Technology to Keep Prospects and Boost Returns
In the past, a sales prospect might have received an intriguing offer on a postcard, gone online to get the details, and maybe even added an item to the site’s shopping cart, but then moved on somewhere else without finalizing the purchase. Never visiting that business’ website again, that prospect was most likely gone forever. But now, with technology like retargeting and remarketing, a business has the capability to stay in touch with that prospect online, dramatically increasing its chances of closing the sale.
Retargeting/Remarketing: Are They the Same Thing?
Yes and no. Retargeting is a general marketing technique in which visitors to a website are tagged and targeted with banner ads on display networks across the Internet. Retargeting is effective because it only targets users that have already visited a website and have a familiarity with its brand, unlike regular online display ads that target everyone and must introduce a brand and build trust with an unfamiliar audience.
Remarketing, such as Google Remarketing, is a specific form of retargeting that was launched by Google in the fall of 2012. Through remarketing technology, the world of direct mail marketing is now integrating with Google to offer better marketing results for less money, according to a report on Forbes.com.
According to AdRoll.com, only 2% of online shoppers actually make a purchase during their first visit to a website. The purpose of retargeting is to allow a business to keep track of the other 98% by displaying relevant ads to them while they visit other websites.
As these visitors browse the pages on which the tag appears, they will be added to an audience that is cookied, so that as they visit other sites in the display networks in which the retargeting ads appear, they will be shown specific ads from the business employing the retargeting techniques.
The bigger the audience, the more effective a retargeting campaign can be. Once someone in a business’ audience converts, or makes a purchase, a “burn pixel” on their post-transaction page will remove them from the audience being retargeted, or at least show them different ads.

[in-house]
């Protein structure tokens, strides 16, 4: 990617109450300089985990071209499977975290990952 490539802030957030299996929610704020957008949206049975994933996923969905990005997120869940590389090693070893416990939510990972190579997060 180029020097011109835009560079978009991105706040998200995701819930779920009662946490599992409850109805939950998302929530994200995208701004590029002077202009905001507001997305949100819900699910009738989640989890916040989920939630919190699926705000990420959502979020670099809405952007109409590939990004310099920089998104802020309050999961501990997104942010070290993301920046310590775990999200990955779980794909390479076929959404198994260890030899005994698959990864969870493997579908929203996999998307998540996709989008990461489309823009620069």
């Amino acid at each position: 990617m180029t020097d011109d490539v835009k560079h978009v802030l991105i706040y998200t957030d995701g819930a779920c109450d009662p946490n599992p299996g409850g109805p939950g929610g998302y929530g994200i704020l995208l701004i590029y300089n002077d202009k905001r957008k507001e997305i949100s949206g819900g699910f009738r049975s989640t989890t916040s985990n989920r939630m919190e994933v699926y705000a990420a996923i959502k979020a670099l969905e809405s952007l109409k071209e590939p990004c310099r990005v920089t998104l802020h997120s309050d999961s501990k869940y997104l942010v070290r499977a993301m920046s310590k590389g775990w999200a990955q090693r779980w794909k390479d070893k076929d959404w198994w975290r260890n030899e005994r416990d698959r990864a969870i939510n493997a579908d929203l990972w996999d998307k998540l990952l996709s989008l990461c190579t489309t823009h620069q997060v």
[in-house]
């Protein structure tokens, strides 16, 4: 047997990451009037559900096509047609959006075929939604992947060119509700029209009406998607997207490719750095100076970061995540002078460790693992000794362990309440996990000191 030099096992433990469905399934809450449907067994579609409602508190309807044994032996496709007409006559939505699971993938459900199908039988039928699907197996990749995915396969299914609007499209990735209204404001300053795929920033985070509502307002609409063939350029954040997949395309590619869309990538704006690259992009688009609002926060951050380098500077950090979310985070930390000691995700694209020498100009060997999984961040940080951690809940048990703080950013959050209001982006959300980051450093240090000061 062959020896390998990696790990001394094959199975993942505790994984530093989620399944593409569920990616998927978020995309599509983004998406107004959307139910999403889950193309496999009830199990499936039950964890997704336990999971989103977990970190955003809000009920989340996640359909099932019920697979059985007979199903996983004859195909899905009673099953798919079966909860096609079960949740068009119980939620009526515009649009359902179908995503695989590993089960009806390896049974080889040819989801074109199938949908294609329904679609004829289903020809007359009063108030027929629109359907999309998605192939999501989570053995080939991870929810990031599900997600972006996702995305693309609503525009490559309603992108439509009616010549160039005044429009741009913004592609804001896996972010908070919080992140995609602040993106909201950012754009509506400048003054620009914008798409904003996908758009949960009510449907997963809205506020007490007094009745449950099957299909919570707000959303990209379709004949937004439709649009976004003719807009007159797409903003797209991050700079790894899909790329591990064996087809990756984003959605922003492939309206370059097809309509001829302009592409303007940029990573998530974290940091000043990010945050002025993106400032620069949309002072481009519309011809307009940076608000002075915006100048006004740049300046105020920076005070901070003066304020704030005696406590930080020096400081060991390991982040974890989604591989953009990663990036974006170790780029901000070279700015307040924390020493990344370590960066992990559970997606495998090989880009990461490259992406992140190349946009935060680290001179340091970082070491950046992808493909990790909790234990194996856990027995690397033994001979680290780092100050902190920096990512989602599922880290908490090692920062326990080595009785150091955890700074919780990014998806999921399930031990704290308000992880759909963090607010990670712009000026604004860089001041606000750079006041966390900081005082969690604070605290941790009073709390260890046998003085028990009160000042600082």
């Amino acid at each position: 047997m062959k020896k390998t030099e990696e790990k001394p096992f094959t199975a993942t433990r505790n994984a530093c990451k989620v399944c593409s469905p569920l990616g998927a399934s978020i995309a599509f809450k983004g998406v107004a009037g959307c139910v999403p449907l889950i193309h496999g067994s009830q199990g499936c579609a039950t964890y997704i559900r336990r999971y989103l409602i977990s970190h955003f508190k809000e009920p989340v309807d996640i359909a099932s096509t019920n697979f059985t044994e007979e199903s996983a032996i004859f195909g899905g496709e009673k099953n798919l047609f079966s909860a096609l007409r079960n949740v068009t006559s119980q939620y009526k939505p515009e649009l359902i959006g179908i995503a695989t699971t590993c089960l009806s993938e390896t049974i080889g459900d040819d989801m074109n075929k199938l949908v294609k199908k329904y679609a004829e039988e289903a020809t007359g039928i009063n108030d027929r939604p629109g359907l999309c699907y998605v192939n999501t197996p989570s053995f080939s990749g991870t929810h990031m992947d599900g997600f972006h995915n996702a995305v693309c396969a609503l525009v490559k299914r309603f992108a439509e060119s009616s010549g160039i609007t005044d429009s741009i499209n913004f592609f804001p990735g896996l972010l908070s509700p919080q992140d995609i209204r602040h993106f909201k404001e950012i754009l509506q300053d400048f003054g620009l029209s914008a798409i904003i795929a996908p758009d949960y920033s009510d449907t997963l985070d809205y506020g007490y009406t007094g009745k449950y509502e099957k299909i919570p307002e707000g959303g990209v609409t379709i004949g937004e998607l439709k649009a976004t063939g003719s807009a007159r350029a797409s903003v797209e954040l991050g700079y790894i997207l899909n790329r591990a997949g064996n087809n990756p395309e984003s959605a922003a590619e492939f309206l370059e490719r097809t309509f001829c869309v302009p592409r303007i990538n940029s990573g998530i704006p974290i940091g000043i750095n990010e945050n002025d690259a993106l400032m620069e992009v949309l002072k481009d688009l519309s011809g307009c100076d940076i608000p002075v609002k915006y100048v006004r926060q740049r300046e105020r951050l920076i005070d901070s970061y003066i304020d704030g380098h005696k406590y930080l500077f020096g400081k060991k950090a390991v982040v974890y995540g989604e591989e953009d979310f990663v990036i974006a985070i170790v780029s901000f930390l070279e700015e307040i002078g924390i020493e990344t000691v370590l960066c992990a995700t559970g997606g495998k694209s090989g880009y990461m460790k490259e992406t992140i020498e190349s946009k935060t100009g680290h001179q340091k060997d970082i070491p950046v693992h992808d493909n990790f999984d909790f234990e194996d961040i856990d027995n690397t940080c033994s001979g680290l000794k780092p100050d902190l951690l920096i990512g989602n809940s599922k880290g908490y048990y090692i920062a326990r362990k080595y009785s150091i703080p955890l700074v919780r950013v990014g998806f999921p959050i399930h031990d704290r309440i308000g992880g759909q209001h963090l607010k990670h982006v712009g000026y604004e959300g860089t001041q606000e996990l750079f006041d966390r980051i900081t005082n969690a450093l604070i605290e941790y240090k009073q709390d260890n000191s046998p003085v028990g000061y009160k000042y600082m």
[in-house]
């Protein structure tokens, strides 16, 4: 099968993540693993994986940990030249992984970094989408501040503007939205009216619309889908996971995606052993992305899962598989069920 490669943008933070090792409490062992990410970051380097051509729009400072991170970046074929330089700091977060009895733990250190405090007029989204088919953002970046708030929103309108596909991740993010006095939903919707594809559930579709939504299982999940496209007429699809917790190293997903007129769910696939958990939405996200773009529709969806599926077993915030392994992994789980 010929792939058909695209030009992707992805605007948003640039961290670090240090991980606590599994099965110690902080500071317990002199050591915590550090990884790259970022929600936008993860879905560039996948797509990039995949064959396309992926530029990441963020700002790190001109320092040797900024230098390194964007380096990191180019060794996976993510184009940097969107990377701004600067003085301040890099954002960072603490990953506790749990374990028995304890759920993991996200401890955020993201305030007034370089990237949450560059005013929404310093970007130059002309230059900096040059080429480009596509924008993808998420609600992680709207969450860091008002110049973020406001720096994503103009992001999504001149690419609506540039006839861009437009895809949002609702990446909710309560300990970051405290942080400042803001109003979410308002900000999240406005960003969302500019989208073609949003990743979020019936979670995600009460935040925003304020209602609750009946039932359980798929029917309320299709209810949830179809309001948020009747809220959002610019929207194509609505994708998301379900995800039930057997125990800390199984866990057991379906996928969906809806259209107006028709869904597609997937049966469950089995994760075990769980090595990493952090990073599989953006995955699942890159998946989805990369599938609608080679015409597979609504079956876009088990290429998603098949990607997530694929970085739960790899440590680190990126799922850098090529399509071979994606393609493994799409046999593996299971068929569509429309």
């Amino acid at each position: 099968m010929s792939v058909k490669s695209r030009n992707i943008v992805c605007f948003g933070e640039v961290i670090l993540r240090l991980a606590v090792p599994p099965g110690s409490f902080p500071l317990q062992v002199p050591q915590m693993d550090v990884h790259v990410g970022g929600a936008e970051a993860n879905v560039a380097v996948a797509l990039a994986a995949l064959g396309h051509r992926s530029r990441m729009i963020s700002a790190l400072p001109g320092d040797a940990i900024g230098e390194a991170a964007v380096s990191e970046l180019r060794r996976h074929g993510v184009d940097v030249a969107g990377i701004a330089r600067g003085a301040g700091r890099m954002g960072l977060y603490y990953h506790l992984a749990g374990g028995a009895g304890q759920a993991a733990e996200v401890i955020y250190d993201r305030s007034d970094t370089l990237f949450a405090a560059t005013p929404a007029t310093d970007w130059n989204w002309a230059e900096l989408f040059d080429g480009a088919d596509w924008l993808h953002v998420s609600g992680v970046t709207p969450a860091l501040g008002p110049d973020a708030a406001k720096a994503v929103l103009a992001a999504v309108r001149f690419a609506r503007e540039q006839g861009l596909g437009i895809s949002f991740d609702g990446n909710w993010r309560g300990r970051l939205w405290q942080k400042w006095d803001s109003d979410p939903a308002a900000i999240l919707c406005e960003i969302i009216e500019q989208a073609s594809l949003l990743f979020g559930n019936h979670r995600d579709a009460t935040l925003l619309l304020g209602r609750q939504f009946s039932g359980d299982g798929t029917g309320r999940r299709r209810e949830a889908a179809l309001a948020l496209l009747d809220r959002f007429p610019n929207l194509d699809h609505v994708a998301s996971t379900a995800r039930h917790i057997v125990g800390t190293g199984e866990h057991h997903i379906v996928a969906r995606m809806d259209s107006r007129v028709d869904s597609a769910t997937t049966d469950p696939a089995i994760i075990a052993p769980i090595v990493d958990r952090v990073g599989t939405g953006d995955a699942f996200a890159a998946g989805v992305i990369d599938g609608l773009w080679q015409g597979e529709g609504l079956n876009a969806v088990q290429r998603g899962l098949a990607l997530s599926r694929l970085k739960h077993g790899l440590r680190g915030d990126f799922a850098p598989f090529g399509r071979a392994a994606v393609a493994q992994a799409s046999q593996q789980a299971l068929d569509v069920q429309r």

But just because someone visits a website once or twice doesn’t mean they want to be inundated with ads everywhere they browse. A frequency cap can limit the number of times a tagged member of an audience will see a business’ ads, and thus prevent potential customers from being annoyed, bored, overwhelmed, or stalked by you.
By using a frequency cap, a business can strategize how and when to serve ads to prospects who are still researching, browsing, or just not quite ready to buy. According to a retargeting case study on Get Elastic, there is no magic number when it comes to frequency caps, but knowing your industry and running test campaigns can help a business determine how many exposures might be optimal for its audience.
How Google Remarketing Works
Google Remarketing allows businesses to create an AdWords campaign to show highly relevant messages to people who have visited these pages as they browse sites in the Google Display Network. Google has also announced a beta program called Remarketing in Search, which is designed to leverage the benefits of remarketing by helping sites achieve higher ranking on a Search Engine Results Page (SERP). The idea is to create remarketing lists by utilizing the customer knowledge gathered through retargeting to help convert more customers.
Setting up Google Remarketing is not difficult, according to Search Engine Watch. A business will need to define its marketing strategy: Does it want to target all visitors, or visitors to a specific page on the site? Just one simple-to-install retargeting pixel is positioned where you choose, and you’re all set.
Is Retargeting/Remarketing for Me?
The major advantages to retargeting and remarketing for businesses include the ability to reach more potential customers, continue the conversation beyond the initial website visit, maximize the impact of their brand, and perhaps most of all, spend their advertising dollars on an audience who is familiar with their company and, based upon their browsing habits, has expressed an interest in their products and services.